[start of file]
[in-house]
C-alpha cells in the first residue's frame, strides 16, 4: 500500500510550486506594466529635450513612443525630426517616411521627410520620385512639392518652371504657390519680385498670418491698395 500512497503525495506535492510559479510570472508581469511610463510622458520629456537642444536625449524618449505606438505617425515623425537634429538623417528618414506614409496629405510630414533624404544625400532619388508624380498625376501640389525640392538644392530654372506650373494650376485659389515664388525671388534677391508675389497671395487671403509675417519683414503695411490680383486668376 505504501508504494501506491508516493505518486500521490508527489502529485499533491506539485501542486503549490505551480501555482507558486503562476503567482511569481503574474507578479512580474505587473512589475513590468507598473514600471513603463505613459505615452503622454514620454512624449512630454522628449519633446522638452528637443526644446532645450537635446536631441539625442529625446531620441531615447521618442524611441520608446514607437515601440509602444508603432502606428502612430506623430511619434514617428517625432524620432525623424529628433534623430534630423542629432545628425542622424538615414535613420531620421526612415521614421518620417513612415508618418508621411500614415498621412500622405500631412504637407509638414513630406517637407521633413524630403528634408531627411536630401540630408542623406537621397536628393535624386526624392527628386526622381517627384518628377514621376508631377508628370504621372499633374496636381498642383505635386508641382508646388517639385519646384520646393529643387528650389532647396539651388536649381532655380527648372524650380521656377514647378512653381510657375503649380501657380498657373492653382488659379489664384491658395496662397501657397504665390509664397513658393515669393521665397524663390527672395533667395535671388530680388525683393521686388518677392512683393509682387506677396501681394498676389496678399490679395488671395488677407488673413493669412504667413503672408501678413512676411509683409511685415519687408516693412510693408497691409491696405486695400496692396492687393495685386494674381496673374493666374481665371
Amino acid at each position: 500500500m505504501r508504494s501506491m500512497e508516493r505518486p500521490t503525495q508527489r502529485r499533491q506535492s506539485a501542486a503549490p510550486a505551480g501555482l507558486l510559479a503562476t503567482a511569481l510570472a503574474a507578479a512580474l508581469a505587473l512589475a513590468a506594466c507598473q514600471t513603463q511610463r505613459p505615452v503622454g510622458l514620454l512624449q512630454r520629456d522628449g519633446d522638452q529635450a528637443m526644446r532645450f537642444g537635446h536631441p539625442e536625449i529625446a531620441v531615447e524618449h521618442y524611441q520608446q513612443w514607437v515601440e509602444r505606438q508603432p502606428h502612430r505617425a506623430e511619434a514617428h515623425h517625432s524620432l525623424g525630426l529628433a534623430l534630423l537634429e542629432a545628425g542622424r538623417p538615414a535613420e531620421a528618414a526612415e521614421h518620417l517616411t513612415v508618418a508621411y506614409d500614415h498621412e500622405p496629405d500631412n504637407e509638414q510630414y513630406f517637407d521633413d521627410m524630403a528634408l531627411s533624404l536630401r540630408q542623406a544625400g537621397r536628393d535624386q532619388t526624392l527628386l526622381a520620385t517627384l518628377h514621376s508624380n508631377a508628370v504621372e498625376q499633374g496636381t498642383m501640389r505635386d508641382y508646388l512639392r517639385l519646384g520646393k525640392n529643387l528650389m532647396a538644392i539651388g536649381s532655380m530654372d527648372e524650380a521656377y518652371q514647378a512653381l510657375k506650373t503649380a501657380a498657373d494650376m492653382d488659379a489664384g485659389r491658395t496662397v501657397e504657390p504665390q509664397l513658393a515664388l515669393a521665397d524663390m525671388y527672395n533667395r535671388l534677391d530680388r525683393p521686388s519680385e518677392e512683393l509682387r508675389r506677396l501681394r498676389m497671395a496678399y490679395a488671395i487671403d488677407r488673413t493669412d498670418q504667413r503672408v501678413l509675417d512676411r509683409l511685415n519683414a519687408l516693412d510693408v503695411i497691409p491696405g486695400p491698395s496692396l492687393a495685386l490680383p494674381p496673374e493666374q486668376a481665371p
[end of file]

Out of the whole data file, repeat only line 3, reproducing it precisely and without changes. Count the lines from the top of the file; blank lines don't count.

Amino acid at each position: 500500500m505504501r508504494s501506491m500512497e508516493r505518486p500521490t503525495q508527489r502529485r499533491q506535492s506539485a501542486a503549490p510550486a505551480g501555482l507558486l510559479a503562476t503567482a511569481l510570472a503574474a507578479a512580474l508581469a505587473l512589475a513590468a506594466c507598473q514600471t513603463q511610463r505613459p505615452v503622454g510622458l514620454l512624449q512630454r520629456d522628449g519633446d522638452q529635450a528637443m526644446r532645450f537642444g537635446h536631441p539625442e536625449i529625446a531620441v531615447e524618449h521618442y524611441q520608446q513612443w514607437v515601440e509602444r505606438q508603432p502606428h502612430r505617425a506623430e511619434a514617428h515623425h517625432s524620432l525623424g525630426l529628433a534623430l534630423l537634429e542629432a545628425g542622424r538623417p538615414a535613420e531620421a528618414a526612415e521614421h518620417l517616411t513612415v508618418a508621411y506614409d500614415h498621412e500622405p496629405d500631412n504637407e509638414q510630414y513630406f517637407d521633413d521627410m524630403a528634408l531627411s533624404l536630401r540630408q542623406a544625400g537621397r536628393d535624386q532619388t526624392l527628386l526622381a520620385t517627384l518628377h514621376s508624380n508631377a508628370v504621372e498625376q499633374g496636381t498642383m501640389r505635386d508641382y508646388l512639392r517639385l519646384g520646393k525640392n529643387l528650389m532647396a538644392i539651388g536649381s532655380m530654372d527648372e524650380a521656377y518652371q514647378a512653381l510657375k506650373t503649380a501657380a498657373d494650376m492653382d488659379a489664384g485659389r491658395t496662397v501657397e504657390p504665390q509664397l513658393a515664388l515669393a521665397d524663390m525671388y527672395n533667395r535671388l534677391d530680388r525683393p521686388s519680385e518677392e512683393l509682387r508675389r506677396l501681394r498676389m497671395a496678399y490679395a488671395i487671403d488677407r488673413t493669412d498670418q504667413r503672408v501678413l509675417d512676411r509683409l511685415n519683414a519687408l516693412d510693408v503695411i497691409p491696405g486695400p491698395s496692396l492687393a495685386l490680383p494674381p496673374e493666374q486668376a481665371p